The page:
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Follow the Process, not the Emotion
Follow the process, not the emotion – the importance of rugby’s core tasks
Rugby is a challenging game for the fact that not only does it symbolise all of the pure aspects of physical and primeval combat, but has a variety of jobs on the field that require a degree of skill and concentration.
Those two latter aspects often go missing when the veneer of red settles on players, distracting them from the job at hand, where emotions such as anger and frustration lead to players letting themselves and ultimately their team down.
Indeed, this is an aspect that opposition teams will eagerly target if given the opportunity, for even the most disciplined and experienced rugby players will let their feelings get in the way.
The well heralded rivalry between All Blacks captain Richie McCaw and Quade Cooper is a classic example of this – where the most experienced Test player in New Zealand rugby history admitted that he let his emotions get the better of him.
After an incident off the ball, where it was alleged Cooper had infringed against McCaw, the All Blacks captain admitted recently that when he had the ball and saw his antagonist, he decided to crash into Cooper – rather than set up the players outside of him.
McCaw on reflection felt this was his greatest mistake, letting his feelings get the better of him.
This is easier said than done however, with the desire to get even unfortunately a core emotion that is part and parcel of being a human – leading to the thought that perhaps forgiveness is the ultimate godlike trait.
But we digress!
The example above is when another player’s emotions cross over, but the worst emotional hindrance can be a mistake on the field, a confidence killer that spills over to the rest of your duties during the game.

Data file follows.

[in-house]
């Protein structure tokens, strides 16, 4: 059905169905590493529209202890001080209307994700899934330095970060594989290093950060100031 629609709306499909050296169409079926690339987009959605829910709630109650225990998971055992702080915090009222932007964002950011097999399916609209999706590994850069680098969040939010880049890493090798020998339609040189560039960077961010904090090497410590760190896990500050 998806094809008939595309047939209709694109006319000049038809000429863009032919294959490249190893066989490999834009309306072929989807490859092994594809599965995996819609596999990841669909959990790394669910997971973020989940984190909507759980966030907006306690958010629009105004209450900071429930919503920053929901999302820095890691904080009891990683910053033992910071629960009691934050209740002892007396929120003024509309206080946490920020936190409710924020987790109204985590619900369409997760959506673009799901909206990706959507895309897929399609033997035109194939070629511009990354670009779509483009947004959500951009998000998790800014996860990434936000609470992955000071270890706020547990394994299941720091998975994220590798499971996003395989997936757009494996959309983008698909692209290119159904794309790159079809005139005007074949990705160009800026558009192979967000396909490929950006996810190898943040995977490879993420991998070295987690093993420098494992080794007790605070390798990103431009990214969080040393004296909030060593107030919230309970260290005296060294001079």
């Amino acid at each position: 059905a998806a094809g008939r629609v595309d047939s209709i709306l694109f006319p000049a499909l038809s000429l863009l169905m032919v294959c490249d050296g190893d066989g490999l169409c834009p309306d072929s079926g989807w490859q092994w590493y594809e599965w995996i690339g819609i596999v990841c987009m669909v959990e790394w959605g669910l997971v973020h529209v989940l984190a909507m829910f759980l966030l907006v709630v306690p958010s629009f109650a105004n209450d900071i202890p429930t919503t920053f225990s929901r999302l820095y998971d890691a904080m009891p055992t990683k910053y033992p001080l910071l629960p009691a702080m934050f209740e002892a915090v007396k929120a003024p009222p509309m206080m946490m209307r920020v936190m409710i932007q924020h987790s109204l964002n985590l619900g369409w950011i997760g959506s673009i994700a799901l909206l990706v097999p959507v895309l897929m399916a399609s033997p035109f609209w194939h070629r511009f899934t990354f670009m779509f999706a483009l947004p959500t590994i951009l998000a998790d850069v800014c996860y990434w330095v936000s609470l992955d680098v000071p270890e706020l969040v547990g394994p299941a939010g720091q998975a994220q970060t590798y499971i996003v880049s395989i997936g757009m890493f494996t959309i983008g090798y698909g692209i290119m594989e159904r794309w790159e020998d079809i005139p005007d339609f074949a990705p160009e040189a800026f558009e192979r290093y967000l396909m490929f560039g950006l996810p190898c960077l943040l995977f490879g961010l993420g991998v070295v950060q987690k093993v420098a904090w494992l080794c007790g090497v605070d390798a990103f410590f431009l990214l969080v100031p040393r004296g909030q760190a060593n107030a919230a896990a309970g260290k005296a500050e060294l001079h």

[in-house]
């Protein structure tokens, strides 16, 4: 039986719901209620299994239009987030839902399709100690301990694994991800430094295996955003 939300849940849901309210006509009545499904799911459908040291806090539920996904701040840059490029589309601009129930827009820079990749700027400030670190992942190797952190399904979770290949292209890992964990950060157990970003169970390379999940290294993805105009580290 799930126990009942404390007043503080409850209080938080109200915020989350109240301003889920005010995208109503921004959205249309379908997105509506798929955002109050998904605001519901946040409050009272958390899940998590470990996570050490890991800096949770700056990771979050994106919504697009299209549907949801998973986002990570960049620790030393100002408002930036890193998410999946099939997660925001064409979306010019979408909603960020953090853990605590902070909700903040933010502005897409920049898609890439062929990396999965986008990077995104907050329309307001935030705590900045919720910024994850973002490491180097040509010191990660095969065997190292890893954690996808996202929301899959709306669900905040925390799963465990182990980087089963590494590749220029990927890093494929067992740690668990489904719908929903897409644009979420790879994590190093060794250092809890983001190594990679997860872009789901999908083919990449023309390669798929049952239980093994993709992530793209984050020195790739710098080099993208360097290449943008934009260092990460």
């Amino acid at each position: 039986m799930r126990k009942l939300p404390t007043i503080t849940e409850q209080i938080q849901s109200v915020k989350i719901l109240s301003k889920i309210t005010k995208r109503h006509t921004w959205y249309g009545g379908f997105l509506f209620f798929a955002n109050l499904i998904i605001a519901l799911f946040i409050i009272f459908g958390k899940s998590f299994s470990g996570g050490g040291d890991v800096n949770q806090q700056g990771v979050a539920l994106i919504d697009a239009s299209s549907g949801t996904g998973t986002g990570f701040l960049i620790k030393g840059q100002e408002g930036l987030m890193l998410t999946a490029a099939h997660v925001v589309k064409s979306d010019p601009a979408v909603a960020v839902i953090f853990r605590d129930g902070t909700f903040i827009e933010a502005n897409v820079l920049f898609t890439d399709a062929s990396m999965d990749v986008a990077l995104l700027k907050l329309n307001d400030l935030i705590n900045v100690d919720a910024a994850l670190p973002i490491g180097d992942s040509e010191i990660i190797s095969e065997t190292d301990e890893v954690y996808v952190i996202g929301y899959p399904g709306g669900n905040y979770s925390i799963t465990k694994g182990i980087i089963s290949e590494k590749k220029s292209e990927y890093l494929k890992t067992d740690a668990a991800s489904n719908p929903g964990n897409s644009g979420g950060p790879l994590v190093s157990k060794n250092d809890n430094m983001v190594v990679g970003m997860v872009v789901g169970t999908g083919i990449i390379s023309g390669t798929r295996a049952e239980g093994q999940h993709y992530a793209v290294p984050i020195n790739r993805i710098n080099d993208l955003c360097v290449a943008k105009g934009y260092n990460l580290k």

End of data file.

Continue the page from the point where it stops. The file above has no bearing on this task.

Keeping focus and sticking to structure will be challenged not only by the other team, but by the physical demands suffered during the 80 minutes on the field.
With this in mind, the likelihood of making mistakes or unforced errors is high.
Downward performance then becomes a greater risk as errors can be difficult for a player to get out of their head, and unfortunately the spill over of this is a greater chance of even more mistakes.
This needs to be challenged at all times, as more often than not player errors in one phase can result to even greater harm in the second phase - think of a goal kicker who misses a shot, and then had to line up to kick a restart.
To combat this, tasks on the field need to be almost emotionless routines that will allow fixed structure, but most importantly allows one to move onto the next stage of their play without letting the ‘demons’ of the mistake dictate terms.
The All Blacks have used symbolic acts for individuals to work within the process of moving on from and preparing for the next task.
Dan Carter pinches grass and throws it in the air, Richie McCaw has been seen to paw the ground, while Brad Thorn was famous for stomping his feet – all mental triggers designed to prepare themselves for the next task.
Within these processes comes the most important process of all – communication within the team.
Any mistake or error becomes chronic if you are reminded of it constantly, while moving on from such things is easier with appropriate support.
Here team-mates need to be aware and control their own emotions, even if a mistake or error directly affects them. Reminding your team-mate of his or her mistake with a glare or an under the breath remark is not psychologically designed to help others.
But a friendly pat, wink or grin can often be the difference between putting aside your mistakes and moving onto the next process.
The mistake or error can be broken down in debriefs, and as a player, it is important that you take on board anything you need to remedy potential weak points.
After all, the only mistakes in life are when you don’t heed the lessons….